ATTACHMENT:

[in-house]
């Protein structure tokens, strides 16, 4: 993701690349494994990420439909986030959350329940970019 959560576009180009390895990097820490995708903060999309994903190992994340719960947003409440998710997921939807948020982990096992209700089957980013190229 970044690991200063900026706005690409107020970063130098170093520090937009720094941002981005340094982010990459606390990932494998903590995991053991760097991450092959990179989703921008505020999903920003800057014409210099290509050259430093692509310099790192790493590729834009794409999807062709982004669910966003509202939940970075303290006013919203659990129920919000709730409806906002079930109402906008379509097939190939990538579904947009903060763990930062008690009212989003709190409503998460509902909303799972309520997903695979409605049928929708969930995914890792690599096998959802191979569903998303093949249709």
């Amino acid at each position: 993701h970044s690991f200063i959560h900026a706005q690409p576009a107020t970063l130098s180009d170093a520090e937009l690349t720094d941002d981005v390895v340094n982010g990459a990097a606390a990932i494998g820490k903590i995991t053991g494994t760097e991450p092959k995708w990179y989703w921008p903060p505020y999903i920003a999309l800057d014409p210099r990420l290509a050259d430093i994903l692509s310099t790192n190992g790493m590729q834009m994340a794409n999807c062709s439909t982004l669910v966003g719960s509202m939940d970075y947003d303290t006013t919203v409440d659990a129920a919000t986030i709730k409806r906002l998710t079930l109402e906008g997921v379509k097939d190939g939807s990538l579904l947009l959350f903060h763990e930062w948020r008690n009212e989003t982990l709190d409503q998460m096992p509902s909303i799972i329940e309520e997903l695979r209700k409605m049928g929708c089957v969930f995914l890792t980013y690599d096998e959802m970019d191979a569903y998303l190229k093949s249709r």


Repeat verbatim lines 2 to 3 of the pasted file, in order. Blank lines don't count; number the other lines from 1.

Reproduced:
């Protein structure tokens, strides 16, 4: 993701690349494994990420439909986030959350329940970019 959560576009180009390895990097820490995708903060999309994903190992994340719960947003409440998710997921939807948020982990096992209700089957980013190229 970044690991200063900026706005690409107020970063130098170093520090937009720094941002981005340094982010990459606390990932494998903590995991053991760097991450092959990179989703921008505020999903920003800057014409210099290509050259430093692509310099790192790493590729834009794409999807062709982004669910966003509202939940970075303290006013919203659990129920919000709730409806906002079930109402906008379509097939190939990538579904947009903060763990930062008690009212989003709190409503998460509902909303799972309520997903695979409605049928929708969930995914890792690599096998959802191979569903998303093949249709």
């Amino acid at each position: 993701h970044s690991f200063i959560h900026a706005q690409p576009a107020t970063l130098s180009d170093a520090e937009l690349t720094d941002d981005v390895v340094n982010g990459a990097a606390a990932i494998g820490k903590i995991t053991g494994t760097e991450p092959k995708w990179y989703w921008p903060p505020y999903i920003a999309l800057d014409p210099r990420l290509a050259d430093i994903l692509s310099t790192n190992g790493m590729q834009m994340a794409n999807c062709s439909t982004l669910v966003g719960s509202m939940d970075y947003d303290t006013t919203v409440d659990a129920a919000t986030i709730k409806r906002l998710t079930l109402e906008g997921v379509k097939d190939g939807s990538l579904l947009l959350f903060h763990e930062w948020r008690n009212e989003t982990l709190d409503q998460m096992p509902s909303i799972i329940e309520e997903l695979r209700k409605m049928g929708c089957v969930f995914l890792t980013y690599d096998e959802m970019d191979a569903y998303l190229k093949s249709r």